BANGLADESH POLITICS AND US INTEL’S QUESTIONABLE POSITION
Deposing (Feb.9, 2016) before the U.S. Armed Services Committee and Senate Select Committee on Intelligence, National Intelligence Director James R. Clapper said in a written statement that Bangladesh’s Prime Minister Sheikh Hasina’s, “continuing efforts to undermine the political opposition will probably provide openings for transnational terrorist groups to expand their presence in the country”.
Clapper went on to say that Sheikh Hasina and other government officials have maintained publicly that the killing of foreigners is the work of the BNP and Jamaat-e-Islami political parties and are intended to discredit the government. He, however, noted that the Islamic State (IS) had claimed responsibility for “eleven high profile attacks on foreigners and religious minorities”.
The fact, however, is that terrorist groups like Ansarullah Bangla Team (ABT) which owes allegiance to al Qaeda and al Qaeda in the Indian subcontinent (AQIS) have also claimed responsibility for the murder of progressive bloggers and minorities.
At the end of December last year, police in Chittagong arrested three students of Chittagong University from a house and recovered arms, ammunition and explosives, as well as an MK II sniper rifle. All of them were members of the notorious terrorist organization – the Jamatul Mujahidin Bangladesh (JMB) .One of those arrested was also a member of the Islamic Chhatra Shibir, the students’ wing of the Jamaat.
The JMB assumed a high profile and acted with impunity during the time when the BNP-Jamaat alliance government was in power in Bangladesh (2001-2006).Both the BNP and Jamaat dismissed the JMB as a figment of the imagination created by journalists, till the group engineered simultaneous bomb blasts in 63 out of 64 districts of Bangladesh in August,2014. The JMB and its leader Shayk Abdur Rehman were accorded protection and cooperation by BNP ministers.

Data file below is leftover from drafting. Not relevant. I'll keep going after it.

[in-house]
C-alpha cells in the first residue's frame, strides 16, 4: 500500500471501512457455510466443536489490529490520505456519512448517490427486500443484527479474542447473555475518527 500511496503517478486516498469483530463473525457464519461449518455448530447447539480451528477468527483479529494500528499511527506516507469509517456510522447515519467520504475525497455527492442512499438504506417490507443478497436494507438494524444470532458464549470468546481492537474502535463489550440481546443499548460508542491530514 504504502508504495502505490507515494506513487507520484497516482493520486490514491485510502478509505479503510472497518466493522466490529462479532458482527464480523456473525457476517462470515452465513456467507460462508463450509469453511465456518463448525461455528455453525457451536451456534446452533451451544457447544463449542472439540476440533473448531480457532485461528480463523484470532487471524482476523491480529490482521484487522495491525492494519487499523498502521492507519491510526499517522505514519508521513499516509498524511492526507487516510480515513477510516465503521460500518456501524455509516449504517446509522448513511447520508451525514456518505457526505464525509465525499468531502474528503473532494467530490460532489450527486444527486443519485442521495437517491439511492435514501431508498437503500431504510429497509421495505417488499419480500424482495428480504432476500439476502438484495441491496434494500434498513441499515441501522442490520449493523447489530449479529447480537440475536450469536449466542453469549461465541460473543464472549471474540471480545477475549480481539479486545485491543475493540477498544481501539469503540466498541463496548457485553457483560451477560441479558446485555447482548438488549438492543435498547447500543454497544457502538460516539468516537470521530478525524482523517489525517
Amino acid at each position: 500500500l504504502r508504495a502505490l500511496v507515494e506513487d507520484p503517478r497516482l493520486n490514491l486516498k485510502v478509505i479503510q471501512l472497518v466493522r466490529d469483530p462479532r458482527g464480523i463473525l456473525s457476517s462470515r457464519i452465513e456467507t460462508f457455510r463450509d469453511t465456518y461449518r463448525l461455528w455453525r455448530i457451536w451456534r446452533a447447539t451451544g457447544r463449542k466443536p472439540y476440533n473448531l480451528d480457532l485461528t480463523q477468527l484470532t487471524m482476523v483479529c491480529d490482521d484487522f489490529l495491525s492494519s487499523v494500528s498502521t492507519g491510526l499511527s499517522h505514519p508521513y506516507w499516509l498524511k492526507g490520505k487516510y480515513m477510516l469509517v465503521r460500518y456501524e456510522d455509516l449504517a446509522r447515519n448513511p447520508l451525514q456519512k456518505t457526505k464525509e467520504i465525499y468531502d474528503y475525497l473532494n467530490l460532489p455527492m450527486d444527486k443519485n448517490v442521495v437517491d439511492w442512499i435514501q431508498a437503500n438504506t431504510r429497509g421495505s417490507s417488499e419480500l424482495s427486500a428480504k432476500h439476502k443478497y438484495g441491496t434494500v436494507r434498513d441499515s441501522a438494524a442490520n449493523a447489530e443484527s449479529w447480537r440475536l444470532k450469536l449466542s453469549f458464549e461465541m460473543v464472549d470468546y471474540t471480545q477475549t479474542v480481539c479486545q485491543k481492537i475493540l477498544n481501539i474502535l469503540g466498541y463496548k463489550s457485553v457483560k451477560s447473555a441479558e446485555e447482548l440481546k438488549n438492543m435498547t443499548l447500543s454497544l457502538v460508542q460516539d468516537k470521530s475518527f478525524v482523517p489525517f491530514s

Another terrorist organization, HUJI, was very active at that time. The military commander of HUJI made at least two attempts on Sk. Hasina’s life, one of which was nearly fatal. The HUJI commander, Mufti Hannan, who was the kingpin, was accorded protection by 2 successive home ministers of BNP. Hannan has recently been sentenced to death by a Bangladeshi court for an attack on the British High Commissioner to Bangladesh, Anwar Choudhury in which two others were killed and Choudhury escaped with injuries.
During this period when the BNP-JEI alliance ran the country, Indian insurgent groups like the ULFA, NSCN(I/M) and others were given sanctuary in Bangladesh and actively assisted in procuring arms, ammunition and communication equipment which were smuggled into India’s North-East for waging war against the state. Bangladeshi intelligence organizations like the DGFI and NSI were assisting them. In fact, ULFA commander Paresh Barua and his family lived openly in Dhaka.
All this information and more about JMB, HUJI and others and the complicity of ruling politicians are documented in court records and the national media. Many members of JMB and HUJI are in custody and undergoing trial. Many others are free or absconding.
James Clapper would have done well to note that the IS has adopted the JMB as the only true jehadi group in Bangladesh striving for a Caliphate.
Clapper’s testimony is both alarming and disappointing. The rise of terrorism was not caused by Sk. Hasina’s political fight but by the machinations of the other two major political parties, the BNP and Jamaat. On being elected prime minister for the second time (in January in 2010) Sk. Hasina stated that her prime priority was to eradicate terrorism from Bangladesh and South Asia. She has kept to her promise, but not succeeded fully because of forces against the state.
The people of Bangladesh are highly politics-sensitive, whatever ideology or political philosophy they may follow. There is a cultural strain running through thousands of years in some Asian countries. They are regional and not necessarily similar. These cultures have evolved differently as outside cultures have been imposed on them through conquests or migrations – but some basic roots survive.